If you are an AdWords advertiser, the next thing to review is how much mobile PPC traffic you are generating. If AdWords mobile traffic is relevant and converts, then making sure that your website is mobile-friendly according to Google is likely a good idea to start taking into consideration. I would suspect that it is just a matter of time until mobile-friendliness does impact AdWords advertisers, and it’s always better to be prepared in advance rather than need to rush to get something done by a specific deadline… especially if is really important and related to technology. Over the years, I have seen over and over again that website development often takes twice as long and costs twice as much as planned. So even if your AdWords account is generating favorable results from mobile traffic, you likely have nothing to worry about right now. However, I strongly encourage advertisers in this position to consider looking into making their websites mobile-friendly according to Google. It’s always a good idea to cater to best-practices that Google suggests, so exploring mobile-friendly web design is likely a good idea for every business, but of course that could be said about many things that require time and money. Therefore my suggestion is to review Google Analytics, review Google AdWords, and then determine how high of a priority making your website mobile-friendly to Google should be on your to-do list.
There’s no doubt that mobile advertising is here to stay and its growth has been staggering. Recent research by Nielsen reveals that smartphone penetration in the US has reached 70% with Americans spending seven more hours each month on their phones than in 2013. What is astounding is that while people are spending more than 38 hours on their phones per month, mobile only comprises about 4% of total ad spend. The good news is, with such little saturation in the market, that means less competition, cheaper clicks and more sales for PPC advertisers keen enough to enter this space.
Prepare for Mobile Advertising
So you know you want cheaper clicks and more sales, but where do you start? It’s not as simple as just throwing up some mobile ads if you really want to reach the mobile market and see converting visits. Businesses need to not only deliver a mobile-optimized ad, but deliver a great experience on mobile devices after the click. This is incredibly important. Not only does it affect your Quality Score, ad position, cost and sales, but it affects your customer loyalty and organic visibility too. The most essential step a business must make before entering the mobile ad space is optimizing their website for mobile devices. If you jump in feet first without a mobile website, it can actually have adverse effects on your business.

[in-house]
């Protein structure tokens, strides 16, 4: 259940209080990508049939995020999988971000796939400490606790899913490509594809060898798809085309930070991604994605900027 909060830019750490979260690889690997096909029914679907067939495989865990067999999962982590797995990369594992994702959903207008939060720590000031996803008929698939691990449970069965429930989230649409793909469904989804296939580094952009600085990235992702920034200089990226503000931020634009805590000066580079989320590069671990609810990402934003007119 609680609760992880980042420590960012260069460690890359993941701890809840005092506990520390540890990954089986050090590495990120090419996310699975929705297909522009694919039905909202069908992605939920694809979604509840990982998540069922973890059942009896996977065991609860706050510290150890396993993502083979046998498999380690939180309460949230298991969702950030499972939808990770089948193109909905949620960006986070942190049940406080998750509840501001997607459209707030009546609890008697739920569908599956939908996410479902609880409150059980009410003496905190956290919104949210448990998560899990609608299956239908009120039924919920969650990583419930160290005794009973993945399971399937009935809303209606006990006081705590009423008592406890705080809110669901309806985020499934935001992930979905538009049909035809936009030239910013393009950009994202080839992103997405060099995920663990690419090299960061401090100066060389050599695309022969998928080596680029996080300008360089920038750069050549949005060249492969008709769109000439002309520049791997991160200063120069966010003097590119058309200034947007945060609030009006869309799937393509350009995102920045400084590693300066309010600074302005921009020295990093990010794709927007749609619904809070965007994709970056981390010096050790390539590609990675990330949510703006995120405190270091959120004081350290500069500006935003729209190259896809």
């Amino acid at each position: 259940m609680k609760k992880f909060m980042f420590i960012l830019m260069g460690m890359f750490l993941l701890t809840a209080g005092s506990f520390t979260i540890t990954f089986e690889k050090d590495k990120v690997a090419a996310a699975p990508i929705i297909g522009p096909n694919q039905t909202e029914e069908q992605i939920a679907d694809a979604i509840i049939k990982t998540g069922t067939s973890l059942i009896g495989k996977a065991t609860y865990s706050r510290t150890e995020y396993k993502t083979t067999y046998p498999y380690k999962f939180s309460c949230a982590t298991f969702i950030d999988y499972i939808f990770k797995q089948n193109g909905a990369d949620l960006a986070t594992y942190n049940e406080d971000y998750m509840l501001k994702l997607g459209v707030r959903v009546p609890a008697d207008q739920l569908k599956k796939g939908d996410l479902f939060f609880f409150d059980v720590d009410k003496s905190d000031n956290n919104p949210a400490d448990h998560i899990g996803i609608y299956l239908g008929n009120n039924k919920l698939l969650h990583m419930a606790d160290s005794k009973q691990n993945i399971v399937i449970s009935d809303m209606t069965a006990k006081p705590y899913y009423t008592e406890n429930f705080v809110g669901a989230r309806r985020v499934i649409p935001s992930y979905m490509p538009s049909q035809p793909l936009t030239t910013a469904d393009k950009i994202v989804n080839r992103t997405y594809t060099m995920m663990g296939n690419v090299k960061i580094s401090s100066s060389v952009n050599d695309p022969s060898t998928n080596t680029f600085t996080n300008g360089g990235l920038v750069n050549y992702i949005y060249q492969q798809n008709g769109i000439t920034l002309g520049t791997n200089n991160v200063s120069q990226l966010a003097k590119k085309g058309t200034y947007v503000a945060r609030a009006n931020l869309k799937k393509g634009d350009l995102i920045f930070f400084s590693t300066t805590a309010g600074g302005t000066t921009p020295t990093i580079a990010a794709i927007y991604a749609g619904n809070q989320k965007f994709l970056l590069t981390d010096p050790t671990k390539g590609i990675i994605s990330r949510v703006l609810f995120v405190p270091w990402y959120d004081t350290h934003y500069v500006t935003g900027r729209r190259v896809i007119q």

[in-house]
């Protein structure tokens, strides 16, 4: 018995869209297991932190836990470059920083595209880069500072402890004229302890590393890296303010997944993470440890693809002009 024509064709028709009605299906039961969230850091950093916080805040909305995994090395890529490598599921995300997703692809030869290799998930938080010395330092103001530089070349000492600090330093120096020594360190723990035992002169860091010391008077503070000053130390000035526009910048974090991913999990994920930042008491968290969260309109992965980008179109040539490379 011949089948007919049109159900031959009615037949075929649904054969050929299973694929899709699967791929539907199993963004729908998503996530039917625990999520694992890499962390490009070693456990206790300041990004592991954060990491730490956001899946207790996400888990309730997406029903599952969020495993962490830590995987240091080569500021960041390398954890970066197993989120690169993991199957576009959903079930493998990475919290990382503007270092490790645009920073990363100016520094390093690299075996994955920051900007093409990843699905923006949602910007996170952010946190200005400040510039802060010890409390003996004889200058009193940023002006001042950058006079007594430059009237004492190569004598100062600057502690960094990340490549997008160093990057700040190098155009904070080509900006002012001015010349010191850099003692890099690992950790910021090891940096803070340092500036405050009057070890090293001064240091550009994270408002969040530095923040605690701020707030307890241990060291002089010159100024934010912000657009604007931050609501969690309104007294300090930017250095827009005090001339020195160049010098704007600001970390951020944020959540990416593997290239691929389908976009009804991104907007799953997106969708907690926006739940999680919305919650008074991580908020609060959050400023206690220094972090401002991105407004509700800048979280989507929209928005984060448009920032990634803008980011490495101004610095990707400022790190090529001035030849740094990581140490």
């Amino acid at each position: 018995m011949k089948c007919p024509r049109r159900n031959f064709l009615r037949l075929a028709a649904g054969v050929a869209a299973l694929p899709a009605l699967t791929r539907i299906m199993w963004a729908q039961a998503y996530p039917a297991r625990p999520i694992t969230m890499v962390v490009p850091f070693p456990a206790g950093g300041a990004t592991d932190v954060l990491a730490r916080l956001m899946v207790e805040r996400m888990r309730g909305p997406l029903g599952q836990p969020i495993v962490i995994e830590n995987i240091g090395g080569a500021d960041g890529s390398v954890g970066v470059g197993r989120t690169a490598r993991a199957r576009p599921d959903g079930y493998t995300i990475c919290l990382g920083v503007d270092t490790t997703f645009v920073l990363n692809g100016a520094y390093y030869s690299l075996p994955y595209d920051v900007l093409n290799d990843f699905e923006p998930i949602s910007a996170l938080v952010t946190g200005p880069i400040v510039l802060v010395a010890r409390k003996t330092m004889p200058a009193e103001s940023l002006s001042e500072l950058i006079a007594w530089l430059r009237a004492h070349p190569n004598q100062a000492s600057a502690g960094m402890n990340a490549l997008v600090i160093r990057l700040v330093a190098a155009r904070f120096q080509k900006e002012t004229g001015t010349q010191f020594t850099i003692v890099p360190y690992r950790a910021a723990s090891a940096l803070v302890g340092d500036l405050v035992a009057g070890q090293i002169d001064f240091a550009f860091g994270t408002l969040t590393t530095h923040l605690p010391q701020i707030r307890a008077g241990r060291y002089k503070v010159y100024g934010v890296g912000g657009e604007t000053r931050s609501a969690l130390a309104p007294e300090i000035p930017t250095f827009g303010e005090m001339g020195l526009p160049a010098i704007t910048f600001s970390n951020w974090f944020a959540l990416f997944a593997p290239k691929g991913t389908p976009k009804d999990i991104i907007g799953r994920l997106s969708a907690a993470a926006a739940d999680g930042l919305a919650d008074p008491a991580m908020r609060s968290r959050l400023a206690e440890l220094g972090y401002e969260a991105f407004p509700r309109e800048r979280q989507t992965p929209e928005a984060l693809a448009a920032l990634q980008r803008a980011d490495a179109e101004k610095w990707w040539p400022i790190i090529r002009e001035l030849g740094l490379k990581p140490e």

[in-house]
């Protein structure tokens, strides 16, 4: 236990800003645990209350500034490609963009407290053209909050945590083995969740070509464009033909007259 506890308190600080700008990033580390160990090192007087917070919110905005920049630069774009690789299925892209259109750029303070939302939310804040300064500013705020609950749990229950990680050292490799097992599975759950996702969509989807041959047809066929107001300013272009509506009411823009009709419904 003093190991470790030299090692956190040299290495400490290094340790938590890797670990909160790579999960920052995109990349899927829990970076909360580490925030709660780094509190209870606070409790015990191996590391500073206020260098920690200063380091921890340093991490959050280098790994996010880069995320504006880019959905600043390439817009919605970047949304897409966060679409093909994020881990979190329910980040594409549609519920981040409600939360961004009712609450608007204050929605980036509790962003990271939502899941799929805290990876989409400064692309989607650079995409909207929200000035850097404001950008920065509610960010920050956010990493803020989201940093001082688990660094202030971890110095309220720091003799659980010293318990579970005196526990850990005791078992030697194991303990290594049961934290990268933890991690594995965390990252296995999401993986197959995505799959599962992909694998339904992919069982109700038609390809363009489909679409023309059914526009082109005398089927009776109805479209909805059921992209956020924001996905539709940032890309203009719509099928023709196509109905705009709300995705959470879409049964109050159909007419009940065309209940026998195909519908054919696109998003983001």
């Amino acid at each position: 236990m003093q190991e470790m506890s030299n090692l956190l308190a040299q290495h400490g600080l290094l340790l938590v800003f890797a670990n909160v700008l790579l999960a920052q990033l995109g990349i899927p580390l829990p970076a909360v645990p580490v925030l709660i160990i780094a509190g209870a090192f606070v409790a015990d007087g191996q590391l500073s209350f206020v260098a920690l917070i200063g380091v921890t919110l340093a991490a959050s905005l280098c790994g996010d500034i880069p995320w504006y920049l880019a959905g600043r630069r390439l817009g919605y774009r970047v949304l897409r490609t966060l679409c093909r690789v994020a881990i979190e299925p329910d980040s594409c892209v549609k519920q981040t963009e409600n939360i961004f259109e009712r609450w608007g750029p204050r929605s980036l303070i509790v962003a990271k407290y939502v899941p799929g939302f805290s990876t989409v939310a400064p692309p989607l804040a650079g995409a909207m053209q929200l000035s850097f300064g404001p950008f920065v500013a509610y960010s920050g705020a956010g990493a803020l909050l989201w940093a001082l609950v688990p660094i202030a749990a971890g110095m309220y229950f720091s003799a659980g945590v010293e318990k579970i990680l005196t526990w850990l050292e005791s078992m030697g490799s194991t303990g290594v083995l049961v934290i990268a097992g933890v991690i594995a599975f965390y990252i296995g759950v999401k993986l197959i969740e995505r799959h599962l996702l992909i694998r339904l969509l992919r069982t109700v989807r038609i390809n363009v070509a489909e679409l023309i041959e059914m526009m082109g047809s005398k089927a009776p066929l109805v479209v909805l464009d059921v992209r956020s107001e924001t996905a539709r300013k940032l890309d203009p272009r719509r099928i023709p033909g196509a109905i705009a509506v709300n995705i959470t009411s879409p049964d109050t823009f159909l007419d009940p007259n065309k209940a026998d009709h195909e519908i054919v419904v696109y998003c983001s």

Mobile Optimized Websites
According to a research study by Google, 67% of mobile users say that when they visit a mobile-friendly site, they’re more likely to buy a site’s product or service. I’m sure the majority of you have experienced the frustration of trying to navigate an outdated website with miniscule text and infinite scrolling. It just doesn’t work. The majority of mobile users will just leave and go to a different website they can easily navigate.
It’s not just about losing business. When you send mobile users to a website that is not optimized for their device, it can actually damage your brand’s reputation. According to Google, 52% of users said that a bad mobile experience made them less likely to engage with a company and 48% said that if a site didn’t work well on their smartphones, it made them feel like the company didn’t care about their business. This means that not only will users leave your website and go to a competitor, but you could be hurting relationships with your current customers. Make mobile work for you, not against you, and get started on a mobile website
So, we’ve convinced you to mobile optimize your website; what next? This is where the real fun can begin. Let’s make some money! Get in touch with your web designer and kick start your mobile initiative with a mobile responsive website. After that, it’s time to optimize your PPC accounts for mobile devices and begin analyzing this wonderfully new flood of data. When you start delivering a truly great mobile experience to consumers, you’ll not only see an increase in conversion rates, but you’ll also start to see mobile contributing to conversions on other devices. Having a great mobile site isn’t just about making more sales, it’s an essential part of building your brand and creating long lasting customer relationships.